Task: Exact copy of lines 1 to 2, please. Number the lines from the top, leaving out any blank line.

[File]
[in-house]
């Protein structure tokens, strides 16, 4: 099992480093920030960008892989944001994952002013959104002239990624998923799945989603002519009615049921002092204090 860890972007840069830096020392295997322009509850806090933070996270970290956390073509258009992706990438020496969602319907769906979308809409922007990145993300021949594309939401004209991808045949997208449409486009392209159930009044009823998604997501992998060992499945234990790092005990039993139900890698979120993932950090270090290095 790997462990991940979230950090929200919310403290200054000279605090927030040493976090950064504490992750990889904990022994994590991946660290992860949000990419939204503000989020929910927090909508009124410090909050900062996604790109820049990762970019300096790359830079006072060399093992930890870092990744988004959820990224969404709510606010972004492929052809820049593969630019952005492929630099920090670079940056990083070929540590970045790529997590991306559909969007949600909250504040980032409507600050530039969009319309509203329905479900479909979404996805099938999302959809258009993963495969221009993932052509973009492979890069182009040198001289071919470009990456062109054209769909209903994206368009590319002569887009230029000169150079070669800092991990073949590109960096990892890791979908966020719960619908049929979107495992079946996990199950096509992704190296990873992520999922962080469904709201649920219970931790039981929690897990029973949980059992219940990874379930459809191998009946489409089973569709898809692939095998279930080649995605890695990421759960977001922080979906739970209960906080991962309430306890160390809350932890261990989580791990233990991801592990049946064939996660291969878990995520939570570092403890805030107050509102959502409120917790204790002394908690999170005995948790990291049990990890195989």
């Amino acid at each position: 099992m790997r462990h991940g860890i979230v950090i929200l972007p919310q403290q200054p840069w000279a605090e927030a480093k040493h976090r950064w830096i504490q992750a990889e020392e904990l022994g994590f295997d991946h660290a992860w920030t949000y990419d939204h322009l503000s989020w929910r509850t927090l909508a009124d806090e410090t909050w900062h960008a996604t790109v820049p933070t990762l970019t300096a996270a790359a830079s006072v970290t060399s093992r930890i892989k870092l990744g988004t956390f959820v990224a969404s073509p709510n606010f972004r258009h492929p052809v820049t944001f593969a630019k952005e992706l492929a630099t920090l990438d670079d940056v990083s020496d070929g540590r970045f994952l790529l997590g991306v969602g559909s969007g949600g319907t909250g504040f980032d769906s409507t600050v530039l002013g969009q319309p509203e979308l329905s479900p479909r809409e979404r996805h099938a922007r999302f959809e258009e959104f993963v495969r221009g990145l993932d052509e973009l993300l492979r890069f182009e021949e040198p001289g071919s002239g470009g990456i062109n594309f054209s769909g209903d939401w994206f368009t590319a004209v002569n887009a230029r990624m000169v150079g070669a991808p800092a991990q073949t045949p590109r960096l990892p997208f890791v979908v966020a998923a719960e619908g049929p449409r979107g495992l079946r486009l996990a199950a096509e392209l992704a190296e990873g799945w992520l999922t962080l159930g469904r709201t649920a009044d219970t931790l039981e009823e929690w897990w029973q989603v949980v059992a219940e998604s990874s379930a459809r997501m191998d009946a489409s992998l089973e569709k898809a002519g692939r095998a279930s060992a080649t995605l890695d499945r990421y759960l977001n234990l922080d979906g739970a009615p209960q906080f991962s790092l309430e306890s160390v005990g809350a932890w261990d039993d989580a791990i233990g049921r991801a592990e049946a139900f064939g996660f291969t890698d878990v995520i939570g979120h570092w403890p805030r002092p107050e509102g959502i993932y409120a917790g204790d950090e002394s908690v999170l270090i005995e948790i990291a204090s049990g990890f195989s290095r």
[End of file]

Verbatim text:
[in-house]
């Protein structure tokens, strides 16, 4: 099992480093920030960008892989944001994952002013959104002239990624998923799945989603002519009615049921002092204090 860890972007840069830096020392295997322009509850806090933070996270970290956390073509258009992706990438020496969602319907769906979308809409922007990145993300021949594309939401004209991808045949997208449409486009392209159930009044009823998604997501992998060992499945234990790092005990039993139900890698979120993932950090270090290095 790997462990991940979230950090929200919310403290200054000279605090927030040493976090950064504490992750990889904990022994994590991946660290992860949000990419939204503000989020929910927090909508009124410090909050900062996604790109820049990762970019300096790359830079006072060399093992930890870092990744988004959820990224969404709510606010972004492929052809820049593969630019952005492929630099920090670079940056990083070929540590970045790529997590991306559909969007949600909250504040980032409507600050530039969009319309509203329905479900479909979404996805099938999302959809258009993963495969221009993932052509973009492979890069182009040198001289071919470009990456062109054209769909209903994206368009590319002569887009230029000169150079070669800092991990073949590109960096990892890791979908966020719960619908049929979107495992079946996990199950096509992704190296990873992520999922962080469904709201649920219970931790039981929690897990029973949980059992219940990874379930459809191998009946489409089973569709898809692939095998279930080649995605890695990421759960977001922080979906739970209960906080991962309430306890160390809350932890261990989580791990233990991801592990049946064939996660291969878990995520939570570092403890805030107050509102959502409120917790204790002394908690999170005995948790990291049990990890195989």